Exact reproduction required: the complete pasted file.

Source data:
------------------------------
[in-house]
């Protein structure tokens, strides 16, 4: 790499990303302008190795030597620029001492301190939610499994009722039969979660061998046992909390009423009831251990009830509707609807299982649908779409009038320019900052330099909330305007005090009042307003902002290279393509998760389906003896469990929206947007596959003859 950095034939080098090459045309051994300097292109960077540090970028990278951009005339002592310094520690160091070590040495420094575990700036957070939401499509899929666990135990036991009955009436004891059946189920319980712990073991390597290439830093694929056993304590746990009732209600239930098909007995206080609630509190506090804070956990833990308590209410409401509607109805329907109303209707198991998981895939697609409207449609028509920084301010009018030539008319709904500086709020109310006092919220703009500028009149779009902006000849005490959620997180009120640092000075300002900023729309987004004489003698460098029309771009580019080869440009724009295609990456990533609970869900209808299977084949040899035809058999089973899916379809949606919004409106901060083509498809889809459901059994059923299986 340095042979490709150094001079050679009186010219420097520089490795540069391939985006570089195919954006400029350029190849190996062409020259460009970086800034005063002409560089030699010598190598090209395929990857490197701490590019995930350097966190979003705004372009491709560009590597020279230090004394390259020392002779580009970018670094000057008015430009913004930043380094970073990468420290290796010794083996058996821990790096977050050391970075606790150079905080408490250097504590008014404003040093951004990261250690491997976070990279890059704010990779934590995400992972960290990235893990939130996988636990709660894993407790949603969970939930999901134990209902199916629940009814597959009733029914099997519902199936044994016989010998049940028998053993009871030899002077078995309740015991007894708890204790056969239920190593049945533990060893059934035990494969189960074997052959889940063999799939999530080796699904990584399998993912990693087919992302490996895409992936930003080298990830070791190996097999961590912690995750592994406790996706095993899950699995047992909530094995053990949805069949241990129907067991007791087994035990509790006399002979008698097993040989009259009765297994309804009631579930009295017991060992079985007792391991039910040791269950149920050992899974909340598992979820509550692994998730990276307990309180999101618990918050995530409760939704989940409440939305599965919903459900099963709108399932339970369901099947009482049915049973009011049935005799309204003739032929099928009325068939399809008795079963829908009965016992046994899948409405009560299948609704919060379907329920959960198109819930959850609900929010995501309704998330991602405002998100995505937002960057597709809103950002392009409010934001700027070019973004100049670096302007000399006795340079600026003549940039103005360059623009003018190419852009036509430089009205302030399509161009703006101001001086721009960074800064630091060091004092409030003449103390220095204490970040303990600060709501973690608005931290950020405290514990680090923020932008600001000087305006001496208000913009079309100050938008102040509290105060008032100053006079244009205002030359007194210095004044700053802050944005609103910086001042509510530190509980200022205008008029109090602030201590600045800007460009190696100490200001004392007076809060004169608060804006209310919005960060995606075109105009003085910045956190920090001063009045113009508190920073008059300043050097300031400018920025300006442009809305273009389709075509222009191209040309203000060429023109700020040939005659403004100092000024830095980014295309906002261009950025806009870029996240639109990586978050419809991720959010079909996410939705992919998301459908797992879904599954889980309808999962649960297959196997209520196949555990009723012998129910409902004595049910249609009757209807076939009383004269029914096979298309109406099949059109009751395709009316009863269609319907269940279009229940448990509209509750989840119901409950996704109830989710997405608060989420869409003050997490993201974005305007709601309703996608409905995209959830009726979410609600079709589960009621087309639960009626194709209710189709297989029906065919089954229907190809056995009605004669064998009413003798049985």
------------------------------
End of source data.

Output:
[in-house]
């Protein structure tokens, strides 16, 4: 790499990303302008190795030597620029001492301190939610499994009722039969979660061998046992909390009423009831251990009830509707609807299982649908779409009038320019900052330099909330305007005090009042307003902002290279393509998760389906003896469990929206947007596959003859 950095034939080098090459045309051994300097292109960077540090970028990278951009005339002592310094520690160091070590040495420094575990700036957070939401499509899929666990135990036991009955009436004891059946189920319980712990073991390597290439830093694929056993304590746990009732209600239930098909007995206080609630509190506090804070956990833990308590209410409401509607109805329907109303209707198991998981895939697609409207449609028509920084301010009018030539008319709904500086709020109310006092919220703009500028009149779009902006000849005490959620997180009120640092000075300002900023729309987004004489003698460098029309771009580019080869440009724009295609990456990533609970869900209808299977084949040899035809058999089973899916379809949606919004409106901060083509498809889809459901059994059923299986 340095042979490709150094001079050679009186010219420097520089490795540069391939985006570089195919954006400029350029190849190996062409020259460009970086800034005063002409560089030699010598190598090209395929990857490197701490590019995930350097966190979003705004372009491709560009590597020279230090004394390259020392002779580009970018670094000057008015430009913004930043380094970073990468420290290796010794083996058996821990790096977050050391970075606790150079905080408490250097504590008014404003040093951004990261250690491997976070990279890059704010990779934590995400992972960290990235893990939130996988636990709660894993407790949603969970939930999901134990209902199916629940009814597959009733029914099997519902199936044994016989010998049940028998053993009871030899002077078995309740015991007894708890204790056969239920190593049945533990060893059934035990494969189960074997052959889940063999799939999530080796699904990584399998993912990693087919992302490996895409992936930003080298990830070791190996097999961590912690995750592994406790996706095993899950699995047992909530094995053990949805069949241990129907067991007791087994035990509790006399002979008698097993040989009259009765297994309804009631579930009295017991060992079985007792391991039910040791269950149920050992899974909340598992979820509550692994998730990276307990309180999101618990918050995530409760939704989940409440939305599965919903459900099963709108399932339970369901099947009482049915049973009011049935005799309204003739032929099928009325068939399809008795079963829908009965016992046994899948409405009560299948609704919060379907329920959960198109819930959850609900929010995501309704998330991602405002998100995505937002960057597709809103950002392009409010934001700027070019973004100049670096302007000399006795340079600026003549940039103005360059623009003018190419852009036509430089009205302030399509161009703006101001001086721009960074800064630091060091004092409030003449103390220095204490970040303990600060709501973690608005931290950020405290514990680090923020932008600001000087305006001496208000913009079309100050938008102040509290105060008032100053006079244009205002030359007194210095004044700053802050944005609103910086001042509510530190509980200022205008008029109090602030201590600045800007460009190696100490200001004392007076809060004169608060804006209310919005960060995606075109105009003085910045956190920090001063009045113009508190920073008059300043050097300031400018920025300006442009809305273009389709075509222009191209040309203000060429023109700020040939005659403004100092000024830095980014295309906002261009950025806009870029996240639109990586978050419809991720959010079909996410939705992919998301459908797992879904599954889980309808999962649960297959196997209520196949555990009723012998129910409902004595049910249609009757209807076939009383004269029914096979298309109406099949059109009751395709009316009863269609319907269940279009229940448990509209509750989840119901409950996704109830989710997405608060989420869409003050997490993201974005305007709601309703996608409905995209959830009726979410609600079709589960009621087309639960009626194709209710189709297989029906065919089954229907190809056995009605004669064998009413003798049985």